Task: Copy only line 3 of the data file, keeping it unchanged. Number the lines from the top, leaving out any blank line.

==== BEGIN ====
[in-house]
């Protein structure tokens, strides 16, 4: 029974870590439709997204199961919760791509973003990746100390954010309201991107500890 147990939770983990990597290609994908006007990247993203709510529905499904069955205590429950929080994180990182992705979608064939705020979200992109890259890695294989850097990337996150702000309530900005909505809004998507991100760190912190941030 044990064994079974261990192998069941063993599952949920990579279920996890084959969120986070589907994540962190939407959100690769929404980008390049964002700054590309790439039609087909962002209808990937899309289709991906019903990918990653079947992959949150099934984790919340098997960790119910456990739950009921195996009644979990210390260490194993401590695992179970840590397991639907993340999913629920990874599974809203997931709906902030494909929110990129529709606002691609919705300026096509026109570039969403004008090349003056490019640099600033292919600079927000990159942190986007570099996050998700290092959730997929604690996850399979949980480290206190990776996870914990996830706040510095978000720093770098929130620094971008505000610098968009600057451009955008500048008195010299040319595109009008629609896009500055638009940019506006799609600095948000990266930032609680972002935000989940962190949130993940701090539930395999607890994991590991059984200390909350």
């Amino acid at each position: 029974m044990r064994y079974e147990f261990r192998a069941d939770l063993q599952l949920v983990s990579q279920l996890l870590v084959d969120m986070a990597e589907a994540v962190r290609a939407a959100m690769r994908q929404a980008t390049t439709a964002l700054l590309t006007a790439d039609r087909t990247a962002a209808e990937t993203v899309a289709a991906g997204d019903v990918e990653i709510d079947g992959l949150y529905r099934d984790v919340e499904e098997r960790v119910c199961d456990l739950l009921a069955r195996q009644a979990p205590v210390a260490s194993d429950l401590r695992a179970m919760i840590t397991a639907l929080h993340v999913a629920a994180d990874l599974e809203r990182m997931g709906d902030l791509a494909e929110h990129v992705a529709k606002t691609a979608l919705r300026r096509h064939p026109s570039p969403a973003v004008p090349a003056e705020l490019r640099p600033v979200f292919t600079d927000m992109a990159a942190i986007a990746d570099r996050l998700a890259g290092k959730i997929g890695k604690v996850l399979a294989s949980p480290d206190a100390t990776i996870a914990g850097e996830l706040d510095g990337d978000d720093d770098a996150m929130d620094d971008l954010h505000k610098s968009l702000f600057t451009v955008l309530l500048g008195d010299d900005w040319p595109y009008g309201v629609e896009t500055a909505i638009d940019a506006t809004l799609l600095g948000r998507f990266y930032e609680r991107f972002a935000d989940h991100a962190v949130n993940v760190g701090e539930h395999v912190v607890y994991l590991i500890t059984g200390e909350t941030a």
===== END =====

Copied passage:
């Amino acid at each position: 029974m044990r064994y079974e147990f261990r192998a069941d939770l063993q599952l949920v983990s990579q279920l996890l870590v084959d969120m986070a990597e589907a994540v962190r290609a939407a959100m690769r994908q929404a980008t390049t439709a964002l700054l590309t006007a790439d039609r087909t990247a962002a209808e990937t993203v899309a289709a991906g997204d019903v990918e990653i709510d079947g992959l949150y529905r099934d984790v919340e499904e098997r960790v119910c199961d456990l739950l009921a069955r195996q009644a979990p205590v210390a260490s194993d429950l401590r695992a179970m919760i840590t397991a639907l929080h993340v999913a629920a994180d990874l599974e809203r990182m997931g709906d902030l791509a494909e929110h990129v992705a529709k606002t691609a979608l919705r300026r096509h064939p026109s570039p969403a973003v004008p090349a003056e705020l490019r640099p600033v979200f292919t600079d927000m992109a990159a942190i986007a990746d570099r996050l998700a890259g290092k959730i997929g890695k604690v996850l399979a294989s949980p480290d206190a100390t990776i996870a914990g850097e996830l706040d510095g990337d978000d720093d770098a996150m929130d620094d971008l954010h505000k610098s968009l702000f600057t451009v955008l309530l500048g008195d010299d900005w040319p595109y009008g309201v629609e896009t500055a909505i638009d940019a506006t809004l799609l600095g948000r998507f990266y930032e609680r991107f972002a935000d989940h991100a962190v949130n993940v760190g701090e539930h395999v912190v607890y994991l590991i500890t059984g200390e909350t941030a």